KD: The nursery rhyme epigraph (“Sugar and spice,/And all that’s nice;/That’s what little girls are made of”) came into my head as I was working on the first draft. It seemed creepy, and it fit in an ironic way to undermine the notion of girls being nice all the time. If you’ve ever been a girl, you know that the cruelest people around you and the most norm-enforcing are the other girls. The fairy tale question is interesting. I encountered Kate Bernheimer’s work in graduate school, so I think I probably did have some of that in the back of my mind. Originally “Little Red Riding Hood” entered the story in one of Sage’s sections, and I kept coming back to that image of Sage as Little Red Riding Hood. I hadn’t thought about that story much since childhood, but as an adult I asked myself, what is the wolf? The wolf is men and sex and all of these things that are scary to a young girl. That particular fairy tale felt resonant and appropriate for this book.

KB: Did you find yourself revisiting that period of your own life?

KD: I revisited my childhood and used it to re-set the book. I set it in a fictionalized version of where I grew up, so that I could use those memories. The scene where Maddie goes to the pool for the first time and doesn’t realize that she looks awful because she’s wearing a suit that is too small and she’s busting out of it—that happened to me when I was 12 or 13. All of sudden, these guys were looking at me, and I couldn’t figure out why or what it meant. Apparently, that was some sort of foundational adolescent trauma.

KB: There was this girl in my fifth-grade class who pulled me aside at one point and said “you need to start wearing a bra.” And I think about that probably once a month, the shame of that, that she knew and I didn’t know. It had snuck up on me.

Since you mention re-setting. The current setting, in Maryland, feels like a far cry from the real crime’s setting in Wisconsin. It also had this American Beauty, Blue Velvet “everytown” feel. The suburban ennui is so palpable. How do you feel the setting drives the story?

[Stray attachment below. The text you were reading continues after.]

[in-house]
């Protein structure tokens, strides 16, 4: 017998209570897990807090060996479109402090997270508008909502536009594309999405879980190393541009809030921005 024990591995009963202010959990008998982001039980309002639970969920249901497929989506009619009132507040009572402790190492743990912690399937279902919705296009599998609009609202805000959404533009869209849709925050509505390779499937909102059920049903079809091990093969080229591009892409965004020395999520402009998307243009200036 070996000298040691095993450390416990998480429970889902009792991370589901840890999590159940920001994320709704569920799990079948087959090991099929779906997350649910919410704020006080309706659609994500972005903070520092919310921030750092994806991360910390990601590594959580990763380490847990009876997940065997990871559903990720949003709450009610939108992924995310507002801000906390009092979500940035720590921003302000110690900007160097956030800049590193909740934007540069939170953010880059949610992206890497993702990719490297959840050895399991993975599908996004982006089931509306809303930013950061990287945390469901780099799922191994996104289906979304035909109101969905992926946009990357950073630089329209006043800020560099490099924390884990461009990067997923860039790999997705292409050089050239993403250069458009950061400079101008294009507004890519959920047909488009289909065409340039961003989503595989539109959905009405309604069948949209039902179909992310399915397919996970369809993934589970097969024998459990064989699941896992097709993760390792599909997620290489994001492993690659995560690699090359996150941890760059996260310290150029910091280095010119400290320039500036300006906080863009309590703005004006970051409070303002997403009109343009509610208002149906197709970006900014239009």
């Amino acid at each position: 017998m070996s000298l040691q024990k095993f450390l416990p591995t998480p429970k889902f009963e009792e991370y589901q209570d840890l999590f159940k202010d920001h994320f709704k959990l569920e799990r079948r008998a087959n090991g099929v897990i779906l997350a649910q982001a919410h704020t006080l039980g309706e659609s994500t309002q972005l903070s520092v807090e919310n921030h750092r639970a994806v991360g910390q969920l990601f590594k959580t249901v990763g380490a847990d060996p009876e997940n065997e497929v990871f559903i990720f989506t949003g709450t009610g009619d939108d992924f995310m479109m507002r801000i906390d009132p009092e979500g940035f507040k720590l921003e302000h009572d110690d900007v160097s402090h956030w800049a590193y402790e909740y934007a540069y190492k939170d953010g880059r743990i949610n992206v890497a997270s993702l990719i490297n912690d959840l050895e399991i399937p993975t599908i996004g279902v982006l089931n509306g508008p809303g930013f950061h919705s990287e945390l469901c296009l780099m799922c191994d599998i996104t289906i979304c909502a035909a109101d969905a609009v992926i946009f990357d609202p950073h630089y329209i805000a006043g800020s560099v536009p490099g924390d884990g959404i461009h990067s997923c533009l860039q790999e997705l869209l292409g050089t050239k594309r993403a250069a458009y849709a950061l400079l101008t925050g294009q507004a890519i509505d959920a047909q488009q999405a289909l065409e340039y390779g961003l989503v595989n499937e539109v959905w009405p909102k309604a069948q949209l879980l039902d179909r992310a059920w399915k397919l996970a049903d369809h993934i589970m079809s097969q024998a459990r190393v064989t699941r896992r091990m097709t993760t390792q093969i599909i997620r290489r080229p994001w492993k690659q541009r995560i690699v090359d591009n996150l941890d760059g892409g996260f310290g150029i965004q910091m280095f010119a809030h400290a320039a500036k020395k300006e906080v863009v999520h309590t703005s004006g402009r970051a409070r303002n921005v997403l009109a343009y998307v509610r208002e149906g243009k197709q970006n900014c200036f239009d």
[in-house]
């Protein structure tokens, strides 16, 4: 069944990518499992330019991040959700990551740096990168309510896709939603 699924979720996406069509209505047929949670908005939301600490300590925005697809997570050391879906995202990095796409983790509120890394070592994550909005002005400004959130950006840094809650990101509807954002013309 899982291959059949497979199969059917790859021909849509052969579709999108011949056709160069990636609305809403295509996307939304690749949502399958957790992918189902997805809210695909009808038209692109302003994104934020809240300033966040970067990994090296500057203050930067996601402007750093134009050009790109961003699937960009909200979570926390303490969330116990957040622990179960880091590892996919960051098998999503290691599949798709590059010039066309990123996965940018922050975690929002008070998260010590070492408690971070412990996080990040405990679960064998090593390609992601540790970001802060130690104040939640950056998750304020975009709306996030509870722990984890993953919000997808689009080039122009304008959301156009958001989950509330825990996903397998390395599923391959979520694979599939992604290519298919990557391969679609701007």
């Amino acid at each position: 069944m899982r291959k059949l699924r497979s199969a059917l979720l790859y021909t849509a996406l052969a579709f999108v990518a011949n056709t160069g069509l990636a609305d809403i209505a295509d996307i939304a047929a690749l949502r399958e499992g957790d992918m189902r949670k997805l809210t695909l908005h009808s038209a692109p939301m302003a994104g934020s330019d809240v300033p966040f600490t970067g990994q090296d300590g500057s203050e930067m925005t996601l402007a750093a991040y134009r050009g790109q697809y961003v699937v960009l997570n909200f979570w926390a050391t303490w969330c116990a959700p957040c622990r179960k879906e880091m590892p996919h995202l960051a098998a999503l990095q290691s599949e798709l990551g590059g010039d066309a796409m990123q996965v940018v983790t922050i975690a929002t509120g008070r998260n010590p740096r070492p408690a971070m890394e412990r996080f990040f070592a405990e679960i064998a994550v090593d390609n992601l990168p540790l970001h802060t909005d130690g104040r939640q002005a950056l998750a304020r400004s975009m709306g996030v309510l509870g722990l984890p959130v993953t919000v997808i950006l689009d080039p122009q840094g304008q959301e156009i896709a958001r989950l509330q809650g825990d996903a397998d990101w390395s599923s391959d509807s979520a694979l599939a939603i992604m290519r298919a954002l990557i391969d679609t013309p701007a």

KD: I did rewatch Blue Velvet while I was writing this. That image where the camera dives below the well-manicured lawn and everything is alive and squirming and dark—I did have that idea in my head. It also reflects where I grew up. I had one of those 90s childhoods in the suburbs where you just can’t wait to get out. The suburbs are an American invention, but maybe not one of our better ones. You live in these big houses far apart from other people. At a certain age, there’s basically nowhere to go and nothing to do, right when you want to be going places and doing things. You don’t have a car, you can’t drive. You’re stuck. In the novel, the suburban setting feeds into the idea that the world of these girls is so insular. They really have no idea how good they have it, so they wreck their lives for basically no reason—because they’re bored.

KB: And that restlessness will drive you to the internet if it’s available, right? The early timeline here is 2007, but in the later timeline, Maddie comes home and she’s once again stuck in this house. Now, she’s not even going to bike to a friend’s house, because she doesn’t have any friends. Where is she going to go except into her computer?

How was writing the internet part of the book, recreating message boards and AIM conversations?

KD: I put that part off a little bit, because I needed to create characters that would repeat with the same usernames. You would know from writing Rabbit Hole. But when I got around to it, I had fun, because for the first time I had control over the discourse on the internet, which can be so crazy. I hesitated with that storyline, thinking, no one’s going to buy that there are people who actually believe in this sort of boogeyman. But then I read stuff on the actual internet and I thought, no, there are probably a small number of people who might realistically get into this.

KB: When I was writing Rabbit Hole, I felt I had to actually tone things down in the book, because on the page, it read so over-the-top, even though it was how people really talked on internet message boards. There’s nothing that you can’t find online, but there is something different when you’re inventing it.

How did you come to the structure of the book with these dual timelines that are woven together? You have the 2007 timeline when the girls are in the lead-up to committing this crime, and the 2017 timeline, which I assume you invented from whole cloth.

KD: I did invent it from whole cloth. Although I heard recently that the girl who is the basis for Maddie’s character had been released. I’ve avoided reading the articles because what if I inadvertently wrote something that came to pass? It felt like life imitating fiction in that weird way.